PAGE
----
“THE FUCK ARE YOU DOING?!” squeaks a voice at me as the driver side door opens, forcing me to take a couple steps back. It’s a guy, at first glance, probably a little older than I am, jumping out of the cab and standing barely taller than the hood of his truck. A shorty in other words. That hadn’t been on my list of possibilities. I’m immediately thinking, Compensatory much, little man?
He continues to screech-scream unintelligible obscenities at me, as I give him a little more ground, his arms flailing around like one of those car lot floppy air dancers. Despite this, I misjudge the degree of animosity he’s carrying on his slight shoulders. I begin pointing at the painted pedestrian crossing zone his killing machine should not be parked in, looking down at the road. That’s when the tiny fuck suckers me.
Now, the number of times I’ve been punched in the face can be counted on one hand, I think. The previous three, if memory serves, knocked me on my ass, two of them rendered me unconscious, one permanently messed with my sense of smell when the back of my head hit a curb. This one, however, just surprises the hell out of me, staggers me back a couple more steps and fills me with a raging indignation.
“HEY, RAY, I NEVER WENT DOWN, MAN! YOU NEVER GOT ME DOWN, RAY!”
The driver realizes this, I’m guessing, his best shot shot, and he turns tail, like the runty piece of shit he is, making for his open driver’s door. I give chase, high-karate-ing the door before he can fully escape back into the truck. Clutching the leg I’d succeeded slamming the door on, he falls back out onto the ground beside his truck, screeching-wailing in pain now.
I’m at a bit of a loss at how to proceed. Do I kick him, kick a man when he’s down? I’ve never kicked anyone before, not deliberately at any rate. If I’m going to kick him, where should I kick him? Not in the head. That would be terrible, too gangster for my blood. In the side of his abdomen? In his already wounded leg?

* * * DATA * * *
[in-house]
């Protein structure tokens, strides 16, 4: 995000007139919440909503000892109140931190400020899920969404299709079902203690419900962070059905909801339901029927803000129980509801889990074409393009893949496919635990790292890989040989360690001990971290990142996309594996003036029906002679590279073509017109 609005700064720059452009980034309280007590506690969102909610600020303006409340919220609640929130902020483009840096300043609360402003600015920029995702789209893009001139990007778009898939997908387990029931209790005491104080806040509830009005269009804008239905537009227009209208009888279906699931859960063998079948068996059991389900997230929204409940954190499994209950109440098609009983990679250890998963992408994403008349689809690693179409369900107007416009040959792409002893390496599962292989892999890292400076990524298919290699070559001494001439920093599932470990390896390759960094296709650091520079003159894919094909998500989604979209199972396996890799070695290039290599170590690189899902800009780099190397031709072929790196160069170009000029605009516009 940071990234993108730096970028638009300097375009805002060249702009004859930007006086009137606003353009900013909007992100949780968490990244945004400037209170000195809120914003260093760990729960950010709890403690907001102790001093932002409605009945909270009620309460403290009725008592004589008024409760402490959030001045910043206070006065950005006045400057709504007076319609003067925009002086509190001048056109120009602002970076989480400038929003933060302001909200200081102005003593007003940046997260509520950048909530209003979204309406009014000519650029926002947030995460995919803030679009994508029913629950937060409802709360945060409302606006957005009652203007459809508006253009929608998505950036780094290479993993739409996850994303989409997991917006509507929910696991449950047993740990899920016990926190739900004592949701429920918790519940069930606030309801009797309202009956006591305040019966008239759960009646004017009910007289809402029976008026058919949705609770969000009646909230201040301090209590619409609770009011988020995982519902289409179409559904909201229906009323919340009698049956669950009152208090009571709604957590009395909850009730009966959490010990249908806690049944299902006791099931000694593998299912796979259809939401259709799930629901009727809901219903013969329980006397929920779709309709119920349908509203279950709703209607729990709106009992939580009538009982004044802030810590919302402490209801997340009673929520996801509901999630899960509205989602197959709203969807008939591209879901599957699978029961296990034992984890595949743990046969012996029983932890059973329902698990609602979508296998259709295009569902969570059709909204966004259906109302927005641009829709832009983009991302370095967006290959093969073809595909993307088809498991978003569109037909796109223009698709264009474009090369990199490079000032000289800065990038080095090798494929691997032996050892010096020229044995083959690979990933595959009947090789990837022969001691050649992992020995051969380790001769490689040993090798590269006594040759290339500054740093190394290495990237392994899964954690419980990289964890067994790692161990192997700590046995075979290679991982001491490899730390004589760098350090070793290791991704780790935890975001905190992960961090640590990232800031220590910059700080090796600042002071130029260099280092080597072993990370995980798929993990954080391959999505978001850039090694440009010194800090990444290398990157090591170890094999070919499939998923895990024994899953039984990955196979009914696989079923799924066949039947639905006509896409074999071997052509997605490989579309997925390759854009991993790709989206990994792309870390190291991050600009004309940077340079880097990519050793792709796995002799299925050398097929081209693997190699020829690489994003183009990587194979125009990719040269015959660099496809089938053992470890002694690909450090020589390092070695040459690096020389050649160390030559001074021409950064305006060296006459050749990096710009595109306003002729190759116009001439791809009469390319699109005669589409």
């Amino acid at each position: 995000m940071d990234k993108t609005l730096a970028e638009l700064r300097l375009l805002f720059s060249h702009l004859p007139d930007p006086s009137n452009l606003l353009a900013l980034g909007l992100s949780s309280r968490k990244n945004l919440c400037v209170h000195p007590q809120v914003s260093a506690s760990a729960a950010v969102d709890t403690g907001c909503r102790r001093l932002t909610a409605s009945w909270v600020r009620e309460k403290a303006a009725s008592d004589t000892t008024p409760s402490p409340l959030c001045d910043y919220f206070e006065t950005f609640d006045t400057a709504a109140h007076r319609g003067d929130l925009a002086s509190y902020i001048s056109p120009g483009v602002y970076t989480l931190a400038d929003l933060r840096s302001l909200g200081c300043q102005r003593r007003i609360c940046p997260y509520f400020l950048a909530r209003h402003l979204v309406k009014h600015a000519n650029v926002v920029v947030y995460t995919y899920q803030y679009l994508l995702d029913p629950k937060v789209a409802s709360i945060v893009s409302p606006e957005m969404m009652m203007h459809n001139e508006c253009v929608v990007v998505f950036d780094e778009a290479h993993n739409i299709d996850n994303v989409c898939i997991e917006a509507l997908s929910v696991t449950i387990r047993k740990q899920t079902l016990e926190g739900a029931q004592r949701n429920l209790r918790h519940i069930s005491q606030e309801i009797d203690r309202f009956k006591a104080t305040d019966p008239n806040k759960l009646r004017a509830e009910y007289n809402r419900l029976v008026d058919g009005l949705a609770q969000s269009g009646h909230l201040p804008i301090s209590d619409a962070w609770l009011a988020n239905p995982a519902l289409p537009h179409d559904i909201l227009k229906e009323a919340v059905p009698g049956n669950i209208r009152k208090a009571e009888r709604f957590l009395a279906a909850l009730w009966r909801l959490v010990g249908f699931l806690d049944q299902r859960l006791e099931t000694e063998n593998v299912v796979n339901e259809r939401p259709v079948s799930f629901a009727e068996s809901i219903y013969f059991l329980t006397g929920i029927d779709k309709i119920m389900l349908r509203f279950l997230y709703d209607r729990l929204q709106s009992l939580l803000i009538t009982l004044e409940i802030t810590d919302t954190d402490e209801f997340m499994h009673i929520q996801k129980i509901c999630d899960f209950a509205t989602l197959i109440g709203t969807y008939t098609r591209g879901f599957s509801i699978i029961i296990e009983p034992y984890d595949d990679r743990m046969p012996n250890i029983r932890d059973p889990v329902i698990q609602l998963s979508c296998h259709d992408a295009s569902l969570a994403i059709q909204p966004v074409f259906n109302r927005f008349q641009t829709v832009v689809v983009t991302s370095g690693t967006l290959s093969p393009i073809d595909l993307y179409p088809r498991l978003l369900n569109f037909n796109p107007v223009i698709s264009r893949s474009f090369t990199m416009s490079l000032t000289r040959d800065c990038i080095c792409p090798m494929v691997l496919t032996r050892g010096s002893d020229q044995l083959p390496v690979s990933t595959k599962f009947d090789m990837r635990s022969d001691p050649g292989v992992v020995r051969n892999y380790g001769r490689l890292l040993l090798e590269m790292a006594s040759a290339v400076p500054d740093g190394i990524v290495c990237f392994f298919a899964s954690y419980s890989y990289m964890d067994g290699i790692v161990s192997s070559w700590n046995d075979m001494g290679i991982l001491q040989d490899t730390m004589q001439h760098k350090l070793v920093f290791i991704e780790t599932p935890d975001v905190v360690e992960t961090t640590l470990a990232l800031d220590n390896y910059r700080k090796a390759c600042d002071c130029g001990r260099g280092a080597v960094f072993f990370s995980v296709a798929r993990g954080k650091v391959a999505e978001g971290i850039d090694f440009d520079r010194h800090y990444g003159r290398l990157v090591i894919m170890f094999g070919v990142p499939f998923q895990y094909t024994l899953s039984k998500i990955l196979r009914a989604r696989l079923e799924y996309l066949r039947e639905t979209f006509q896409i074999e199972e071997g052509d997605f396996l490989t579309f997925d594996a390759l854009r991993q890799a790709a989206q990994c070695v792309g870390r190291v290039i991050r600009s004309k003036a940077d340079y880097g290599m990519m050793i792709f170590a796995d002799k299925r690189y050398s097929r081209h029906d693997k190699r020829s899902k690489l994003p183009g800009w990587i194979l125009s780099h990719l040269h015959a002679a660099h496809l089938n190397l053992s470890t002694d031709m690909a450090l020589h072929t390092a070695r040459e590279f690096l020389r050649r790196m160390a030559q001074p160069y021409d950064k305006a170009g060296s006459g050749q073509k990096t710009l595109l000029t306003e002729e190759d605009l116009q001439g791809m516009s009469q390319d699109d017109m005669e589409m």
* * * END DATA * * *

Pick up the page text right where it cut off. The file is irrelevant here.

During my indecision, the driver, still yowling, crawls to safety under his truck, presenting me with a new dilemma. Did he leave the keys in the truck, I wonder. Should I hop in and threaten to run him over? What happens, though, if I succeed. That won’t do. Maybe I should just walk away and claim victory.
It is right about then that James reappears. Remember James? Basically off-screen at the children’s balloon popping birthday party. “Don’t bother, James. He’s not worth it. You don’t know what he might do.” That James.
On his way home, I guess, James has seen all he needs to see, this park asshole now evidently harassing innocent truck drivers. Enough is enough, am I right? That’s how I wind up with a separated shoulder and broken hand. It’s all fun and games until somebody gets hurt. The shoulder separated during my tussle with James after his surprise attack. My broken hand when I manage to get a good pop at him in the chaos of restraint, a couple of his friends and onlookers interceding to break things up. It might’ve been the best punch I’ve thrown in my entire life.